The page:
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Phoenix Probate Lawyers

Whether in Maricopa County, elsewhere in Arizona, or anywhere in the country, the probate process can be complicated. If a loved one has died and you have questions or concerns regarding their property or estate, your best next step is to consult an experienced probate attorney. The seasoned probate lawyers at Kadish Associates Law Group can help you navigate the probate administration process.

What is Probate?

The Arizona probate process is a court proceeding used to establish the validity of a will (or find that there was no valid will), to pay debts of the deceased that passed to the estate, to wrap up other obligations such as filing of the deceased’s final tax returns, and to distribute property to beneficiaries or heirs. 

Probate is generally required in Arizona unless the assets in the estate fall below a certain threshold. If the estate includes no more than $75,000 in personal property and $100,000 in real property, there is an abbreviated and less expensive process that will allow probate to be bypassed and assets to be distributed.  However, the low cap for real estate means that many relatively modest estates must be probated. 

What Makes Up the Arizona Probate Estate? 

With a few exceptions, all property owned by the deceased at the time of their death goes into the probate estate. This does not include property that the deceased has placed in a trust, typically a living trust created to pass property on death to their beneficiaries.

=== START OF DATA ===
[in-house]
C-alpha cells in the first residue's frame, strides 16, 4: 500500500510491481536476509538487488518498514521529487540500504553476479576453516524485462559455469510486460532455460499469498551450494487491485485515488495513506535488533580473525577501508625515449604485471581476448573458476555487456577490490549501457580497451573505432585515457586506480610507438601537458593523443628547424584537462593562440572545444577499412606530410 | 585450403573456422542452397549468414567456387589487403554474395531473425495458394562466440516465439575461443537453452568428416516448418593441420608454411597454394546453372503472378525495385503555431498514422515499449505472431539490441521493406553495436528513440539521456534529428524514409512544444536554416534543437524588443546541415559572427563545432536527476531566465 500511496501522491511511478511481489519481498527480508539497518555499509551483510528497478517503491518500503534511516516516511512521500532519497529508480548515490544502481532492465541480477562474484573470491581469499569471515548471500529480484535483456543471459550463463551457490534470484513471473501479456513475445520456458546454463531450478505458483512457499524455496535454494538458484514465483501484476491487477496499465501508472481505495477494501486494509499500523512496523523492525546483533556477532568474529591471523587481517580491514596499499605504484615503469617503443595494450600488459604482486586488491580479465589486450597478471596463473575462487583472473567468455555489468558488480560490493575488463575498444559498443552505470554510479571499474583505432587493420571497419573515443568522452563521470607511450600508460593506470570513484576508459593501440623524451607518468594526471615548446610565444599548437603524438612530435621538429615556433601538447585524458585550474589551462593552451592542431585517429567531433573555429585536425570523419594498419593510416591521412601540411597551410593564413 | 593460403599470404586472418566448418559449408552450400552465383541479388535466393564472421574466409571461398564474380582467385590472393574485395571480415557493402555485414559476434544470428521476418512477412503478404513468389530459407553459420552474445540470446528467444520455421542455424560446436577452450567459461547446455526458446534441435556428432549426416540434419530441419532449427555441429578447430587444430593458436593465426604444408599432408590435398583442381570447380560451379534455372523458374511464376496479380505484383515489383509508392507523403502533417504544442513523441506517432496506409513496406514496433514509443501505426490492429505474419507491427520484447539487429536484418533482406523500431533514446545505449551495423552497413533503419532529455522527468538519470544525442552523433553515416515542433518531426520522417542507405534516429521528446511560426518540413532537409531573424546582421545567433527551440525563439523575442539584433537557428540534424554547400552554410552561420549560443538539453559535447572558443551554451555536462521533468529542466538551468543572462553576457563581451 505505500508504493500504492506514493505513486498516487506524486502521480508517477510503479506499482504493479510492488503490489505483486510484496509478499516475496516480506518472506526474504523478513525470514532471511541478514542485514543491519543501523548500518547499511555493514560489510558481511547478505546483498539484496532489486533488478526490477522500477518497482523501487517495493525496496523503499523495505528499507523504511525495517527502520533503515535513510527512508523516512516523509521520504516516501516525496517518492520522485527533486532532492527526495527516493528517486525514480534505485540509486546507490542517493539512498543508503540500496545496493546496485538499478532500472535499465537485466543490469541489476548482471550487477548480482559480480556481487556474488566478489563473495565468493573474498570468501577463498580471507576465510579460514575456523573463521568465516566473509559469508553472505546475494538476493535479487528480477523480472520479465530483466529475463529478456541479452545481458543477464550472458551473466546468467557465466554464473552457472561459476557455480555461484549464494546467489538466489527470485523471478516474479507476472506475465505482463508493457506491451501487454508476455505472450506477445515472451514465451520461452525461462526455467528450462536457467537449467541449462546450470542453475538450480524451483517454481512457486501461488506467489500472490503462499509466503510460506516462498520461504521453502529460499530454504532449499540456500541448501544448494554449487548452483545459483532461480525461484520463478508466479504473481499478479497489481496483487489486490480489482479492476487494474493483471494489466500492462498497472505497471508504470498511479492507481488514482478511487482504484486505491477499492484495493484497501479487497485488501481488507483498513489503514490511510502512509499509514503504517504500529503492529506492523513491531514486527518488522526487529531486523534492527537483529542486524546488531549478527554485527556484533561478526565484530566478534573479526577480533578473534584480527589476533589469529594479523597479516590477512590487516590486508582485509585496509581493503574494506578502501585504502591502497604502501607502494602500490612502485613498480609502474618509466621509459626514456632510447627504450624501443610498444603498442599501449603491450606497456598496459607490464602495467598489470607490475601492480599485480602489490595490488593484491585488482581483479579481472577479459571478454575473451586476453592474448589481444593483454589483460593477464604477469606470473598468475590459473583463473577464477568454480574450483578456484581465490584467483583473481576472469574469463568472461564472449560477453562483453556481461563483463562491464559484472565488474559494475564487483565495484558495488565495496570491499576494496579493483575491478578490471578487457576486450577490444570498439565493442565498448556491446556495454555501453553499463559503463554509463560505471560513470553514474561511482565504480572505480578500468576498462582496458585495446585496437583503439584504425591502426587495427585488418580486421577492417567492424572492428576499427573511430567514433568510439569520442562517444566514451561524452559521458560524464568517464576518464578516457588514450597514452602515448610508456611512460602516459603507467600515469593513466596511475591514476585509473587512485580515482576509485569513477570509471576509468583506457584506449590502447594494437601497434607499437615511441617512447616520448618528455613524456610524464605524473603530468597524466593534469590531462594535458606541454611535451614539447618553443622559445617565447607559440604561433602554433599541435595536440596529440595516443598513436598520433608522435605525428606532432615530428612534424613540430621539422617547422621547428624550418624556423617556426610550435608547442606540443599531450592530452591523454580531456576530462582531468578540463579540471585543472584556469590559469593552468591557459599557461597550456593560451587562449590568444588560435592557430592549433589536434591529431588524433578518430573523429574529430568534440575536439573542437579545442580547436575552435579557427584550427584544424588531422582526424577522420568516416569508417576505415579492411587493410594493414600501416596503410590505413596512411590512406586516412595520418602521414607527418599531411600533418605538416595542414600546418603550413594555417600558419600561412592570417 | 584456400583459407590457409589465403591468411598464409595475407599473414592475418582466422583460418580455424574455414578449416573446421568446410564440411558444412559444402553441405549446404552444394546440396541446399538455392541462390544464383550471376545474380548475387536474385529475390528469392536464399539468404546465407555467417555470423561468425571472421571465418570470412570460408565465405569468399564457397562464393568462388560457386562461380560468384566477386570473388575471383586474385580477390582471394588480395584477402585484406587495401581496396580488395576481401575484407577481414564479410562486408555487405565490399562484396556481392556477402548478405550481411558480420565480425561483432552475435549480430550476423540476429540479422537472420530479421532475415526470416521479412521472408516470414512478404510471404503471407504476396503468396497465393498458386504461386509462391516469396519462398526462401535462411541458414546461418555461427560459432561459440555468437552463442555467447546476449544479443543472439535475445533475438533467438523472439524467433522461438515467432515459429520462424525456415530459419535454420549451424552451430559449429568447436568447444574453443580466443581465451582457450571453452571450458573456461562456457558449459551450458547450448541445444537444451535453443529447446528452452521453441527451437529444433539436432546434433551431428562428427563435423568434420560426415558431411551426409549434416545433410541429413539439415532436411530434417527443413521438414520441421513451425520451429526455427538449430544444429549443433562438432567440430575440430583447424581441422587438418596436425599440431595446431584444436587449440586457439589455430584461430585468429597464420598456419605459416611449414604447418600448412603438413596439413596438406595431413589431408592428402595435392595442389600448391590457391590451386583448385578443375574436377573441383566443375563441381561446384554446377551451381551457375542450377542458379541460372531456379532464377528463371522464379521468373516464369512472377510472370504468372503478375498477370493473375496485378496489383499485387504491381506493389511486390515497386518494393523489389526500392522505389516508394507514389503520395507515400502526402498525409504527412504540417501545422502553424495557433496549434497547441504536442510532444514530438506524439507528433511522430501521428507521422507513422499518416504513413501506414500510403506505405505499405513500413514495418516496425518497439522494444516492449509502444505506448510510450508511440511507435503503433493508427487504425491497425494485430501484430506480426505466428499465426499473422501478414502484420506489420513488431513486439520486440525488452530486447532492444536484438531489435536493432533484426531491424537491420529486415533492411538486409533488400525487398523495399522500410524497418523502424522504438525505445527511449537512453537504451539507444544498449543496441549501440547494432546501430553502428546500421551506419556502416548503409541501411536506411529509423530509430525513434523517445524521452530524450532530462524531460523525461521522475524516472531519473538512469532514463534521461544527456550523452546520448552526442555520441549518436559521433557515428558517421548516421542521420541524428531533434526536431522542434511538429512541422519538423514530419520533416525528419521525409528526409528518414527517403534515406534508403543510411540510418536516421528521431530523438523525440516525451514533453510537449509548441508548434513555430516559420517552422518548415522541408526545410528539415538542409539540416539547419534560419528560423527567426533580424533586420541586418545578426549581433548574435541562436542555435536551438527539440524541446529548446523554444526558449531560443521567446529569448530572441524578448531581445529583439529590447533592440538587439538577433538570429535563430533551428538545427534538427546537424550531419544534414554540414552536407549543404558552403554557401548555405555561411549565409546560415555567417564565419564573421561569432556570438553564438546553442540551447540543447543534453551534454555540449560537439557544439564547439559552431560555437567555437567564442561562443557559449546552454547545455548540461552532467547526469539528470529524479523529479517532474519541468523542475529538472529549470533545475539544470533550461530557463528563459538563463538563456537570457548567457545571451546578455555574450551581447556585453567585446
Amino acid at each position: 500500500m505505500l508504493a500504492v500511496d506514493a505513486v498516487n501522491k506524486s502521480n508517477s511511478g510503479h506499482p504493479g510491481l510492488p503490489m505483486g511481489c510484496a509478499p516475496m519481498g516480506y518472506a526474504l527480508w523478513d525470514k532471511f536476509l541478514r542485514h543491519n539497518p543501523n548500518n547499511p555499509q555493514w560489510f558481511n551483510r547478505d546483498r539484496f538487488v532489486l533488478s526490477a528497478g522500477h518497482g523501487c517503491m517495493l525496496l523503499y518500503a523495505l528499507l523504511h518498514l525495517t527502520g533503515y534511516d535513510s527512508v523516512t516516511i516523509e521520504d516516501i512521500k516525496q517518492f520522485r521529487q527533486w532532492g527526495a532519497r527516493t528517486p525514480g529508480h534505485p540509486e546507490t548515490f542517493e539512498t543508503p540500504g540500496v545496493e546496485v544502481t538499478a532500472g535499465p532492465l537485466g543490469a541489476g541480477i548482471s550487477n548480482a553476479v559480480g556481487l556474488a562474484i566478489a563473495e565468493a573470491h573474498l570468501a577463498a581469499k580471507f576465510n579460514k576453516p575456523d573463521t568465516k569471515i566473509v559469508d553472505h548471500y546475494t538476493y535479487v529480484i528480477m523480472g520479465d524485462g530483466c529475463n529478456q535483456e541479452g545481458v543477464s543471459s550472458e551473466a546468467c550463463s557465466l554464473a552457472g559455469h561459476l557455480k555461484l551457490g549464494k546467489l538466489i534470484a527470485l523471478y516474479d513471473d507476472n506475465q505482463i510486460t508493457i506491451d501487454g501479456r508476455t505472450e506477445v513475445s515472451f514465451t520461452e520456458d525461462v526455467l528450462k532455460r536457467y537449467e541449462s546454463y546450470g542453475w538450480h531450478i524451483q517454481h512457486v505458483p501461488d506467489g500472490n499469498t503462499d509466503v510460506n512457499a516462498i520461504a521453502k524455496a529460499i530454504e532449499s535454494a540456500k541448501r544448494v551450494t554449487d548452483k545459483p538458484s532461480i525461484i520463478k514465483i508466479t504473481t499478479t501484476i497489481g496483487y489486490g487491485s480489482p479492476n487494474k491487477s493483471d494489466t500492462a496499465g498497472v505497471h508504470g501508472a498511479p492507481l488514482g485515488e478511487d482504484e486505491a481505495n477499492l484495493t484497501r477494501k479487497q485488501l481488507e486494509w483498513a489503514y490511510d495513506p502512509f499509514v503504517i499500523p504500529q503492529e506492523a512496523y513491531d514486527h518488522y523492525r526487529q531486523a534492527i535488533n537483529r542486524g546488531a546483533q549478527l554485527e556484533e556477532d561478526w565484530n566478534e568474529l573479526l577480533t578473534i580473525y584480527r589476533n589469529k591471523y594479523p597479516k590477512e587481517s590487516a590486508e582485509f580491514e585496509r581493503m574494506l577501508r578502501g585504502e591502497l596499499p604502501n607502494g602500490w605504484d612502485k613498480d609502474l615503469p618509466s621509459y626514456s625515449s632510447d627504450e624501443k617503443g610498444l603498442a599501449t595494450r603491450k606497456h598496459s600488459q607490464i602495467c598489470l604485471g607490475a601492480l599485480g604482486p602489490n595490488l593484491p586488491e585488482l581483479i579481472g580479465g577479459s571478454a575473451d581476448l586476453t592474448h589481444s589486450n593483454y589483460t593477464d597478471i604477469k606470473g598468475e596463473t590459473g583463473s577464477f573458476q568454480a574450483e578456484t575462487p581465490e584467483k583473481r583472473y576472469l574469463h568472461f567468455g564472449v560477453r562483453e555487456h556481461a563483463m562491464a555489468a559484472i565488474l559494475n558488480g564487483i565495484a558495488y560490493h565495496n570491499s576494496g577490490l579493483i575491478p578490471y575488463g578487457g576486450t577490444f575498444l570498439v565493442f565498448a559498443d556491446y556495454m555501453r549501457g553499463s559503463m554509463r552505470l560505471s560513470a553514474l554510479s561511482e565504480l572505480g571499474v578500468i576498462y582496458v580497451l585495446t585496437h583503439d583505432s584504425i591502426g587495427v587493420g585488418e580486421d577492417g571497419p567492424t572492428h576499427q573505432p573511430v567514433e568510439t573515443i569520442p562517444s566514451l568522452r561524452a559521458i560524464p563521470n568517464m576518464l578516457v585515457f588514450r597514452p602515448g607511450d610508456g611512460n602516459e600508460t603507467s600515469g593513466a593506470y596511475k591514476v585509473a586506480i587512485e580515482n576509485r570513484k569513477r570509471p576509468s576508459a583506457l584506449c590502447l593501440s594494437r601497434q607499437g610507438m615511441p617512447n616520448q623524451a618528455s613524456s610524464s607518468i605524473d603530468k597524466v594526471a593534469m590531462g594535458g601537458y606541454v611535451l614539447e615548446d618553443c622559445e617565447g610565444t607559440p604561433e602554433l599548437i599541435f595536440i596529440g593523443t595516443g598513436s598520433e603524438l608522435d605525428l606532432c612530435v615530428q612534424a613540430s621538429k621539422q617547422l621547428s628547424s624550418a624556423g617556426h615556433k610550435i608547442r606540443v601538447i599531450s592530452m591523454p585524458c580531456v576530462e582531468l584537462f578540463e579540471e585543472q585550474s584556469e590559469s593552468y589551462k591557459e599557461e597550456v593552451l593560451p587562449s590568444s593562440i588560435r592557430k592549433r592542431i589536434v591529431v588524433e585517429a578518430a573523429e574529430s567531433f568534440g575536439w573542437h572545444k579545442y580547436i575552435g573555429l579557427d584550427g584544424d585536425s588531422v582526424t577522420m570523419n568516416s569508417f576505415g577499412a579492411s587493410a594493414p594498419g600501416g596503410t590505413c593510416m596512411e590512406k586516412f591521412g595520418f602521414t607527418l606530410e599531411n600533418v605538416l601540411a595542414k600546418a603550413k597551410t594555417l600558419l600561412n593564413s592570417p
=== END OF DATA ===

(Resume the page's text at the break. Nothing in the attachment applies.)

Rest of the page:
The estate includes assets such as real estate, cars, bank accounts, and securities. It also includes property with little or no monetary value, such as family photos and knickknacks. Property that is in the deceased’s name is excluded from the probate estate if the property is jointly held with another person with right of survivorship, or if the asset has a listed beneficiary, such as a 401-K plan or IRA.   

What Happens in Probate? 

If there is a will, the will is submitted to probate. The probate court must determine whether the will is valid. In most cases, this is a simple matter of assessing whether certain technical requirements are met. If the will is “self-proving,” as most are today, it generally won’t be necessary to call one of the witnesses to the will. Otherwise, a witness will be required to testify to the authenticity of the will. 

If there is a challenge to the validity of the will, the process is more complicated. For example, an interested party may challenge the will by claiming that the deceased was not of sound mind when the will was executed, and therefore it is not valid, or that the will was forged. 

To administer the estate, the court appoints a personal representative (which used to be called an executor). Normally, the person appointed personal representative in the will applies to the court for appointment. If the person named in the will doesn’t want to serve, has passed away or is otherwise unavailable, or is found by the court to be unqualified to serve as executor, Arizona law provides that others may apply.

That list includes:

  • The surviving spouse
  • An adult child of the deceased
  • A parent of the deceased
  • A sibling of the deceased